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EMC vs. NetApp: Why Enterprises Prefer One to the Other

Data storage is big business because there is a great deal of demand for ways to store data safely and affordably—consider the high profile hacks that in recent months and years prove how vulnerable our information can be. Just a few years ago, it was estimated that the data storage industry was worth at least $25 billion in revenue, and that number has grown since. Two of the bigger players in the data storage industry are NetApp and EMC. Often those who use one company or the other is very loyal to them, but others may not understand what each company has to offer, and what makes each company different.


NetApp is a company that has been storing data in one form or another for the past 20 years. They began by offering data storage with an emphasis on safety of data, and by striving to offer good value for their customers. Another focus of NetApp as they began their business was to make the complexity that their customers had to deal with as simple as possible. Many companies could offer data storage that was relatively safe, but it did little good if a degree in computer science was required to access that data.

Another effort by NetApp is to change the solutions a company needs for data storage as the company itself changes. Every businessperson has dreams of their business growing and NetApp has made efforts to meet changing needs. A small business with half a dozen employees and a few dozen customers doesn’t have the same needs—nor does it have the same resources—as a much larger company has. Scalability is one of the things NetApp can offer, even if that small business grows itself into the new conglomerate.

NetApp Support Services

Not all businesses that need access to reliable data storage is in the same phase of their business life. NetApp prides itself on its ability to match their service with each business requirement. This does not mean that the small business doesn’t care as much about safety of its data, but its requirements and expectations may be different than more established businesses, and NetApp understands these differences and can respond to them. 

No matter how large a client is, NetApp strives to solve problems quickly and efficiently with a minimal interruption in a work day. The company is sometimes even able to solve problems by using preemptive support automation, fixing problems before they become catastrophes.


EMC is one of the other big players in data storage, and for some time they were one of the few data storage companies that was able to offer top security, while allowing customers to select plans that gave them options. The primary offerings that EMC has for its clients offer varying expectations for how often clients might access the data, as well as other differences. The main variant in cost is how often clients want to access what they have stored in the cloud, and also the amount of bandwidth they want to use when visiting their data.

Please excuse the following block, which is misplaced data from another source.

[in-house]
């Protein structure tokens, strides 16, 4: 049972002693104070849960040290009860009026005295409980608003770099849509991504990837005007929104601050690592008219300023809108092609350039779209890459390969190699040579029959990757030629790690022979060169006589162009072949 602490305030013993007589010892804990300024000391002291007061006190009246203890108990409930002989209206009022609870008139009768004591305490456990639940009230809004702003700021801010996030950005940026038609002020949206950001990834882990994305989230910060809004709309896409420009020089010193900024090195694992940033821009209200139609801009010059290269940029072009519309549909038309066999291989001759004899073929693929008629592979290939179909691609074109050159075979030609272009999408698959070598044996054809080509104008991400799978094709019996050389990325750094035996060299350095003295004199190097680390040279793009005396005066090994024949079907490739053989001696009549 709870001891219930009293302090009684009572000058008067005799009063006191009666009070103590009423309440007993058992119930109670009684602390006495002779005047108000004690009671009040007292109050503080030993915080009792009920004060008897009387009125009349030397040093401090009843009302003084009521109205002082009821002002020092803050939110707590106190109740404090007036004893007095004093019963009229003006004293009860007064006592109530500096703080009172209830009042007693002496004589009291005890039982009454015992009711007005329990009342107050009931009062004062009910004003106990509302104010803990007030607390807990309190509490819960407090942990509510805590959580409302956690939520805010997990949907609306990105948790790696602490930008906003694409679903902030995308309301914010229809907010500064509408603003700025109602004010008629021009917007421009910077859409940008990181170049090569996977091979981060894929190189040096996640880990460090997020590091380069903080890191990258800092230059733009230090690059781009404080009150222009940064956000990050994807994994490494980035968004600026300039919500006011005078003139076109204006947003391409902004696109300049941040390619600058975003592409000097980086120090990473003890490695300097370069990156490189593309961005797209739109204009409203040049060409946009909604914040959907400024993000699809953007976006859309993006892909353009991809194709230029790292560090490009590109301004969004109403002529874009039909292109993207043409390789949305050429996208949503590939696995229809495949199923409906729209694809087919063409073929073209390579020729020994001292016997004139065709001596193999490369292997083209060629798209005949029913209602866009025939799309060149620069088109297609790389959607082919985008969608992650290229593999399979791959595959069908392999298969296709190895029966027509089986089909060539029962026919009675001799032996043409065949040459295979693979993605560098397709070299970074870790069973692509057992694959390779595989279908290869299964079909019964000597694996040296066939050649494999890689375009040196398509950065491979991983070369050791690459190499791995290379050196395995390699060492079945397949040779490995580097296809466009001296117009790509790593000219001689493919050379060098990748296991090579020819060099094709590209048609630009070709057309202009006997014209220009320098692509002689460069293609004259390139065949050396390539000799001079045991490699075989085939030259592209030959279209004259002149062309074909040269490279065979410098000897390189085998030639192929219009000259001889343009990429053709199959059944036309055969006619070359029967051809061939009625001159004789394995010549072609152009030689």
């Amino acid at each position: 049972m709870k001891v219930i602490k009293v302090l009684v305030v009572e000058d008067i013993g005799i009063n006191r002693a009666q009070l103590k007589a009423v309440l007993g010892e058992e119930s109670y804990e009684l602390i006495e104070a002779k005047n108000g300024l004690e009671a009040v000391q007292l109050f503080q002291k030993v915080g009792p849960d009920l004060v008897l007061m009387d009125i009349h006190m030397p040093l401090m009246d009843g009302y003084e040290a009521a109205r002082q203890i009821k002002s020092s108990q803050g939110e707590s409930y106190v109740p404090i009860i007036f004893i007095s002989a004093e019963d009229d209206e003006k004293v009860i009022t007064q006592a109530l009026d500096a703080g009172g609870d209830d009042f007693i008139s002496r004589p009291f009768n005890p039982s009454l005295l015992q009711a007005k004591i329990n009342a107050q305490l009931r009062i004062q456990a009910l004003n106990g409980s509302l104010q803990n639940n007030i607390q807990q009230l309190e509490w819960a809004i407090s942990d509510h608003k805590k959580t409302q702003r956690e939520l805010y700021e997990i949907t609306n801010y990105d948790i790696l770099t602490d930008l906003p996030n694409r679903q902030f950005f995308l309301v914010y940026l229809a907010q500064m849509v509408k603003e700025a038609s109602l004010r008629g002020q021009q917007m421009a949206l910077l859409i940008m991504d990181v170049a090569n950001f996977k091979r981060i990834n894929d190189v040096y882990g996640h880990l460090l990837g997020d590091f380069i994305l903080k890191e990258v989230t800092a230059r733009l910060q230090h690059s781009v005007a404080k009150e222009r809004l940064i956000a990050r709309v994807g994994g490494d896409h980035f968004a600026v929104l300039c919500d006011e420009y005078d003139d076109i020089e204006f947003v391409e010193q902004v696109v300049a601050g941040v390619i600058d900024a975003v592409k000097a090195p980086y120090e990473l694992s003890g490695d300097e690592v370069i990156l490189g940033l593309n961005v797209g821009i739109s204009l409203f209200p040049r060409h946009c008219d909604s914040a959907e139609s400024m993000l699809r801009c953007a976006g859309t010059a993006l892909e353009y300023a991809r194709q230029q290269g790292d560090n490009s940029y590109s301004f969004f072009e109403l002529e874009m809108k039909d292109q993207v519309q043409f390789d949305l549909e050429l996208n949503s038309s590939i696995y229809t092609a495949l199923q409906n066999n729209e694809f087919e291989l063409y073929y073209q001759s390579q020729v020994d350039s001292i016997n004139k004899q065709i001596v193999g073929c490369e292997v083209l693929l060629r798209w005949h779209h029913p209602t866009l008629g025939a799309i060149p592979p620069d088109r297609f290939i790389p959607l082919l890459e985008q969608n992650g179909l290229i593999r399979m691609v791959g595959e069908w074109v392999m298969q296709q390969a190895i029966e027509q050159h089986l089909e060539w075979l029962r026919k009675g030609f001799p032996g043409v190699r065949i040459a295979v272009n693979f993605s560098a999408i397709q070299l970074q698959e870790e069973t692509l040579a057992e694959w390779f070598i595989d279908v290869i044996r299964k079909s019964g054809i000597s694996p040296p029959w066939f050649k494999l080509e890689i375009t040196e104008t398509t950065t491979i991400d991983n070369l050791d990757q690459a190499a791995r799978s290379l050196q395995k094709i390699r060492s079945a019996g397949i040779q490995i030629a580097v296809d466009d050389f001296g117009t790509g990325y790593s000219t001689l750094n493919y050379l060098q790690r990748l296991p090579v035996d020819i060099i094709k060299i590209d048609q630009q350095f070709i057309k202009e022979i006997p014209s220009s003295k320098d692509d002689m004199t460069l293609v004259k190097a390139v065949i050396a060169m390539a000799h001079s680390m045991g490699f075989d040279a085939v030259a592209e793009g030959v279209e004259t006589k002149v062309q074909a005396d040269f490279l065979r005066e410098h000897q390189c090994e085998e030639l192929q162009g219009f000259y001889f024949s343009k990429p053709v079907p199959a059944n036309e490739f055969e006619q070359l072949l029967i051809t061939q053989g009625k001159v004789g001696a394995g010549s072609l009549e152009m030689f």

Customers can also choose infrequent access of data as a way to store archived information and to decrease their monthly costs. EMC has seen its own growth connected to its focus and improvement of software defined storage, Big Data analytics, cloud storage, and flash arrays, and these services will continue to be a focus for EMC.

Differences between NetApp and EMC

Before customers think there is no difference between the two data storage systems and they get out a quarter to flip to make their decisions, there are considerations. In a blog on NetApp community board, a writer listed several difference between the two companies.

  • EMC has been in business longer, since 1979, and has evolved from a company that made memory boards for large IBM mainframe computers. NetApp was started in 1992 and they started as a company working on storage solutions. 
  • EMC seems to be focused on created different tools to solve different jobs, while NetApp seems to be more focused on ways to create tools that can used for different jobs. As it has grown, EMC has acquired different storage companies, so it now has a different architecture for different needs. Although this can make some things more complicated, it can also mean that EMC has ways of dealing with many different issues—specifically.

NetApp tries to deal with the different needs of customers by adding features to current tools. 

  • EMC grows its company by acquiring different competitors and those it sees as beneficial. NetApp grows its business by attempting to improve through internal efforts.
  • NetApp makes money only on storage arrays while EMC has many different ways it makes money through other means in technology.

Each of these companies has a reputation for giving clients what they need when it comes to reliable storage. Investigate which business will best serve your needs, and good look storing your data.